Benjamin Disraeli (1804-1881)
Benjamin Disraeli (1804-1881), British writer and prime minister (1868 and 1874-1880), who for more than three decades exerted a profound influence on British politics and left an enduring stamp on the Conservative Party, known until the 1830s as the Tory Party.
Disraeli was born in London and educated
Disraeli was born in London and educated at private schools in Blackheath and Walthamstow. He was Jewish until 1817 when he converted to Christianity after his father had a disagreement with his synagogue. Between the ages of 17 and 20, Disraeli was a law apprentice in a London office. During the same period he speculated in stocks and suffered heavy financial losses. Primarily in order to pay off his debts, he began writing novels, the first of which, "Vivien Grey," appeared in 1826 with some success. He continued to write novels and frequented fashionable salons, dressing in an eccentric manner. In 1830 he traveled in Spain, the Balkans, the Ottoman Empire, and the Levant. Upon his return he decided to enter politics; from 1832 to 1835 he ran unsuccessfully for Parliament, first as a Radical and then three times as a Tory, wanting more to be elected than believing in any particular party.
Despite these defeats
Despite these defeats, he became well known through a series of pamphlets, tracts, and letters to the "London Times," in which he set forth the foundation of his conservative philosophy, which supported government reforms to help the working and middle classes, and to preserve traditional institutions such as the monarchy. In the elections of 1837, after Queen Victoria ascended the throne, he finally won a seat in the House of Commons. With his maiden speech, however, he nearly ruined his career because his phraseology and attire provoked derisive laughter from his fellow members. He slowly acquired a reputation in Parliament, but in 1841 he was refused a cabinet post in the Conservative ministry of Sir Robert Peel. Disraeli labored to win support for his policies and to that end championed factory workers against the rich Liberal manufacturers. His novels "Coningsby, or the Younger Generation" (1844) and "Sybil, or the Two Nations" (1845) expressed his views on the need for government reform and increased his prestige in Parliament, especially with the so-called Young England group, which opposed Peel`s conservatism. When Peel was engaged in his successful effort to repeal the Corn Laws in 1846, Disraeli`s eloquent attacks on his party`s chief won him leadership of the protectionists, but the divided Conservative Party failed to win the national election the following year. Disraeli supported Liberal Prime Minister Lord John Russell in 1847, when his government lifted the ban excluding adherents of the Jewish faith from Parliament. In 1852 Disraeli became chancellor of the Exchequer under Edward Geoffrey Stanley, 14th earl of Derby, and he held the same office in the Derby ministries of 1858 and 1859 and 1866 to 1868.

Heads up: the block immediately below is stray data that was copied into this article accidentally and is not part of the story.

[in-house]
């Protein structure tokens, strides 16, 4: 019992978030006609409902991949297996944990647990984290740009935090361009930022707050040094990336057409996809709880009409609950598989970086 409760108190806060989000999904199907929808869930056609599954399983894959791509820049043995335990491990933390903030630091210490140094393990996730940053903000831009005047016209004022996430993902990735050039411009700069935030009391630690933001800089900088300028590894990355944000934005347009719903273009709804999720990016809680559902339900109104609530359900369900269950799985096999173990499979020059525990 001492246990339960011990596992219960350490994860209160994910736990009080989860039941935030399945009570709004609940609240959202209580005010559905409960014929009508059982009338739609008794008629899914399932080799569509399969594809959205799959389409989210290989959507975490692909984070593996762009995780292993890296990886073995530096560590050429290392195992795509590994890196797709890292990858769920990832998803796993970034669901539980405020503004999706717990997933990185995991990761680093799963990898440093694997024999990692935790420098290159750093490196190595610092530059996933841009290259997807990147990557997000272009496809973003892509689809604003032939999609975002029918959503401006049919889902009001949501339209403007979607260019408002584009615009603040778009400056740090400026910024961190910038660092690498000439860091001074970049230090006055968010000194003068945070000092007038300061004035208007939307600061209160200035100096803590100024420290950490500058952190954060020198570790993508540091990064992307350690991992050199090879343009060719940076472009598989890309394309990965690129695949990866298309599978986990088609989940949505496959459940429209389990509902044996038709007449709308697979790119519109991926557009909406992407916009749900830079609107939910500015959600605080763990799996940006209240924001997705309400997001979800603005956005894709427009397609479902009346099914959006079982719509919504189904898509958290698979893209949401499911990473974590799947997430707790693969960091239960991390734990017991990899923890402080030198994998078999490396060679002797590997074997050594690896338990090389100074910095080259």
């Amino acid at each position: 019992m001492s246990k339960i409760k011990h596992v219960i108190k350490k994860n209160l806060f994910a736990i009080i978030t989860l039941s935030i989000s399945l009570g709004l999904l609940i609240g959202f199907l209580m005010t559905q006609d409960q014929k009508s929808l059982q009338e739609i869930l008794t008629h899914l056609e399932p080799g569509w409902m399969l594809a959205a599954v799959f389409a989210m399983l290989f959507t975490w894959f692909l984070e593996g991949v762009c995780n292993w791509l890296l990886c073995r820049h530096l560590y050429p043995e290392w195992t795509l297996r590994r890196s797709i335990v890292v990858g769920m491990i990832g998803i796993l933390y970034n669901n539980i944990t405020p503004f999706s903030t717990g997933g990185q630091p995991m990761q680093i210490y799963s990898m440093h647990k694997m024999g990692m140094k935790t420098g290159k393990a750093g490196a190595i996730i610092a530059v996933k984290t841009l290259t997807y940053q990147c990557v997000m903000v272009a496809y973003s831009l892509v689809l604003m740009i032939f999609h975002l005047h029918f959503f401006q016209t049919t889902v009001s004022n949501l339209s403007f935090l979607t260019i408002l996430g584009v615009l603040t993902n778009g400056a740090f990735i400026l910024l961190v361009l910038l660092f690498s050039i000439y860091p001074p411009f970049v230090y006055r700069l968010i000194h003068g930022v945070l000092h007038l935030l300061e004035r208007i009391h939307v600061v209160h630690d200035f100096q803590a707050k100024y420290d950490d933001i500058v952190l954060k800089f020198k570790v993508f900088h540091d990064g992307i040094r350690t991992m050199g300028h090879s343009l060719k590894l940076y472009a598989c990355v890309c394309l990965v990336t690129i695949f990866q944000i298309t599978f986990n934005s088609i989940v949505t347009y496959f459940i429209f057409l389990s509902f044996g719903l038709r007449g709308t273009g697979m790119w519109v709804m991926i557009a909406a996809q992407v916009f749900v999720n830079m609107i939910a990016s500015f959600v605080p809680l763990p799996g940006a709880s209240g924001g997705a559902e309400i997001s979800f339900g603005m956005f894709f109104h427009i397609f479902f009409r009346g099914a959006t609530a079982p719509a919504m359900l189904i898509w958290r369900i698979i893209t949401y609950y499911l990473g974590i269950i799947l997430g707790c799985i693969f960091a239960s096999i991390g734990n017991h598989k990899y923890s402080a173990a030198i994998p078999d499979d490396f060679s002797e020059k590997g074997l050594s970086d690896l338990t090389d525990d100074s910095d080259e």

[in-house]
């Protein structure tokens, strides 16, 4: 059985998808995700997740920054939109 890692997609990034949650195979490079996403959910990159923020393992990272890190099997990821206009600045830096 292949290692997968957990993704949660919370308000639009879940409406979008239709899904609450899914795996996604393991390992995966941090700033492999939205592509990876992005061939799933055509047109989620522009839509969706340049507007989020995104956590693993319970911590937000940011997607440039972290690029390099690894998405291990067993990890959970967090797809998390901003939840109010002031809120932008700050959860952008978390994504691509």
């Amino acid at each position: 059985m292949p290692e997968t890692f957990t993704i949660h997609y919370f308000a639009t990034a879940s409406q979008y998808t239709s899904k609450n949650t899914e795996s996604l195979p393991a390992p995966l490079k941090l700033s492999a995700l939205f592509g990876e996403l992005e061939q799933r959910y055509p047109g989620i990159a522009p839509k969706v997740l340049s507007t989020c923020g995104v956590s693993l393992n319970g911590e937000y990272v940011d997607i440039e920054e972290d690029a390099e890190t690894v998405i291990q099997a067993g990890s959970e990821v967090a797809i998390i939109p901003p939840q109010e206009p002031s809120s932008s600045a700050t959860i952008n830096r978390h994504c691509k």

In 1859, as Conservative leader in the House of Commons, Disraeli introduced a reform bill extending the franchise to all taxpayers. The bill failed to carry, but later Disraeli succeeded in amending the Reform Bills by passing the Reform Act of 1867, which extended suffrage to the working classes. When Derby retired in 1868, Disraeli became prime minister, but his government was defeated in the same year, and he spent six years in parliamentary opposition to Prime Minister William Gladstone. After the elections of 1874 Disraeli was able to form a strong majority government backed by the partisan sympathy of Queen Victoria.
His prime ministership was marked by many
His prime ministership was marked by many notable events. Domestically he passed legislation that improved housing and working conditions for the poor. His greatest triumphs, however, were achieved in foreign policy, where he worked to protect and increase Britain`s overseas empire. In 1875, to protect the lifeline of the empire, he took personal responsibility for borrowing 4 million pounds to purchase for the government the shares in the Suez Canal that were owned by the khedive of Egypt. Disraeli further emphasized his imperial policy by creating the title of Empress of India for Queen Victoria in 1876. In that year Queen Victoria created him earl of Beaconsfield in recognition of his services. Disraeli`s most spectacular triumph in external affairs came in 1878 as British plenipotentiary to the Congress of Berlin, which redrew the boundaries of southeastern Europe after the defeat of the Ottoman Empire in the Russo-Turkish War. During the war Disraeli had been concerned with preventing Russia from gaining strategic advantages in the Mediterranean and had sent the British fleet to the Dardanelles in February 1878. At the Congress of Berlin, by brilliant diplomatic maneuvers, he deprived Russia of many of the advantages of victory and returned to England claiming to have won peace with honor. The queen offered to reward him with a dukedom, which he refused.
Disraeli`s writings include "Vindication
Disraeli`s writings include "Vindication of the British Constitution" (1835) and the novels "The Young Duke" (1831), "Henrietta Temple" (1837), "Tancred, or the New Crusade" (1847), and "Endymion" (1880).
Despite his long public life
Despite his long public life, Disraeli is still regarded as an enigma. His multitude of enemies regarded him as an opportunist and a seeker of power; his legions of followers saw him as a man of high principle. These opposing views probably resulted from the contradictions inherent in his public acts. He was an intelligent politician with a good sense of timing. Disraeli was a conservative in his zeal to expand the British empire and a radical in his support of government reform and his effort to extend the vote to the working class. Perhaps he embodied the best of both traditions.